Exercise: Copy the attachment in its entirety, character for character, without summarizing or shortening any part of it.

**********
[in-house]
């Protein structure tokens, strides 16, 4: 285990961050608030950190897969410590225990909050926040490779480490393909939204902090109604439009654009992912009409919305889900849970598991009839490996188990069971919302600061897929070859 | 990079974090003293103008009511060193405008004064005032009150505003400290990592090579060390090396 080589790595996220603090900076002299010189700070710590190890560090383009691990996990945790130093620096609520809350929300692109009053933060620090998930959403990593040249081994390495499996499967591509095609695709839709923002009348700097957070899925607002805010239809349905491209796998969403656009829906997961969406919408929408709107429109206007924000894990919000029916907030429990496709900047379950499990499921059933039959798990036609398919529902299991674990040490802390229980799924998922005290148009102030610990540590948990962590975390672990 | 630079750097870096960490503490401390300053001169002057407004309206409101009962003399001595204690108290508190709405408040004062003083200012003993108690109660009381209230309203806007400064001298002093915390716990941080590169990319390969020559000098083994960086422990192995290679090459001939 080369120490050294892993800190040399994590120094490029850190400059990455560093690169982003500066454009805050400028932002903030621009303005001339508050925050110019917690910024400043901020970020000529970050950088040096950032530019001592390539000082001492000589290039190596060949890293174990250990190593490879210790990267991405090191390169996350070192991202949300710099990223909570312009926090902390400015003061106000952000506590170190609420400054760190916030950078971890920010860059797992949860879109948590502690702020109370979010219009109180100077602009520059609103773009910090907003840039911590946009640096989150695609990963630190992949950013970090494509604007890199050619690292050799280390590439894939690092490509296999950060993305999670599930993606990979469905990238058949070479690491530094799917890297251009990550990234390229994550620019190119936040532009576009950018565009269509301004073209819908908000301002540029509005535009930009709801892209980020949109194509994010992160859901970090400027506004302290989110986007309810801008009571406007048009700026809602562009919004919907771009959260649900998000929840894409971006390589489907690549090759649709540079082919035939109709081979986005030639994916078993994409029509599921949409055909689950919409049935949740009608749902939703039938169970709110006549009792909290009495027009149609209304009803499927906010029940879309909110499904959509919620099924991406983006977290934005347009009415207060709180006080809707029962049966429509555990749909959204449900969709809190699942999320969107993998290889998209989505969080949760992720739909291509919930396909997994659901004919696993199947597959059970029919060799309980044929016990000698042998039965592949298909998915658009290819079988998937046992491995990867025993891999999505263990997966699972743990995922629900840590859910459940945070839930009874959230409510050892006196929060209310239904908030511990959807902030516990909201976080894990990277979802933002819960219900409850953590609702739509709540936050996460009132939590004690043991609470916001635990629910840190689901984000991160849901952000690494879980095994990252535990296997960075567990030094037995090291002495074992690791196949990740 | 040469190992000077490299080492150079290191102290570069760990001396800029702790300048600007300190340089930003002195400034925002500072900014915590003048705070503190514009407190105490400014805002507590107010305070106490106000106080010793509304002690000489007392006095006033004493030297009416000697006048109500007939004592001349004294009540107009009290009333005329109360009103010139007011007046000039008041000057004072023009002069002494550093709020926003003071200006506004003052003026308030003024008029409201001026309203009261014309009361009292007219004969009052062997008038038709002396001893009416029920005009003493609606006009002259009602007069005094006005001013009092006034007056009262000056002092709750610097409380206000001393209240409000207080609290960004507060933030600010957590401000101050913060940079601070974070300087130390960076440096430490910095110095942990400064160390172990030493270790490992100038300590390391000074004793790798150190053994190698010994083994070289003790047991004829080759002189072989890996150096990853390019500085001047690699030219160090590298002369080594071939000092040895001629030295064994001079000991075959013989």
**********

[in-house]
């Protein structure tokens, strides 16, 4: 285990961050608030950190897969410590225990909050926040490779480490393909939204902090109604439009654009992912009409919305889900849970598991009839490996188990069971919302600061897929070859 | 990079974090003293103008009511060193405008004064005032009150505003400290990592090579060390090396 080589790595996220603090900076002299010189700070710590190890560090383009691990996990945790130093620096609520809350929300692109009053933060620090998930959403990593040249081994390495499996499967591509095609695709839709923002009348700097957070899925607002805010239809349905491209796998969403656009829906997961969406919408929408709107429109206007924000894990919000029916907030429990496709900047379950499990499921059933039959798990036609398919529902299991674990040490802390229980799924998922005290148009102030610990540590948990962590975390672990 | 630079750097870096960490503490401390300053001169002057407004309206409101009962003399001595204690108290508190709405408040004062003083200012003993108690109660009381209230309203806007400064001298002093915390716990941080590169990319390969020559000098083994960086422990192995290679090459001939 080369120490050294892993800190040399994590120094490029850190400059990455560093690169982003500066454009805050400028932002903030621009303005001339508050925050110019917690910024400043901020970020000529970050950088040096950032530019001592390539000082001492000589290039190596060949890293174990250990190593490879210790990267991405090191390169996350070192991202949300710099990223909570312009926090902390400015003061106000952000506590170190609420400054760190916030950078971890920010860059797992949860879109948590502690702020109370979010219009109180100077602009520059609103773009910090907003840039911590946009640096989150695609990963630190992949950013970090494509604007890199050619690292050799280390590439894939690092490509296999950060993305999670599930993606990979469905990238058949070479690491530094799917890297251009990550990234390229994550620019190119936040532009576009950018565009269509301004073209819908908000301002540029509005535009930009709801892209980020949109194509994010992160859901970090400027506004302290989110986007309810801008009571406007048009700026809602562009919004919907771009959260649900998000929840894409971006390589489907690549090759649709540079082919035939109709081979986005030639994916078993994409029509599921949409055909689950919409049935949740009608749902939703039938169970709110006549009792909290009495027009149609209304009803499927906010029940879309909110499904959509919620099924991406983006977290934005347009009415207060709180006080809707029962049966429509555990749909959204449900969709809190699942999320969107993998290889998209989505969080949760992720739909291509919930396909997994659901004919696993199947597959059970029919060799309980044929016990000698042998039965592949298909998915658009290819079988998937046992491995990867025993891999999505263990997966699972743990995922629900840590859910459940945070839930009874959230409510050892006196929060209310239904908030511990959807902030516990909201976080894990990277979802933002819960219900409850953590609702739509709540936050996460009132939590004690043991609470916001635990629910840190689901984000991160849901952000690494879980095994990252535990296997960075567990030094037995090291002495074992690791196949990740 | 040469190992000077490299080492150079290191102290570069760990001396800029702790300048600007300190340089930003002195400034925002500072900014915590003048705070503190514009407190105490400014805002507590107010305070106490106000106080010793509304002690000489007392006095006033004493030297009416000697006048109500007939004592001349004294009540107009009290009333005329109360009103010139007011007046000039008041000057004072023009002069002494550093709020926003003071200006506004003052003026308030003024008029409201001026309203009261014309009361009292007219004969009052062997008038038709002396001893009416029920005009003493609606006009002259009602007069005094006005001013009092006034007056009262000056002092709750610097409380206000001393209240409000207080609290960004507060933030600010957590401000101050913060940079601070974070300087130390960076440096430490910095110095942990400064160390172990030493270790490992100038300590390391000074004793790798150190053994190698010994083994070289003790047991004829080759002189072989890996150096990853390019500085001047690699030219160090590298002369080594071939000092040895001629030295064994001079000991075959013989």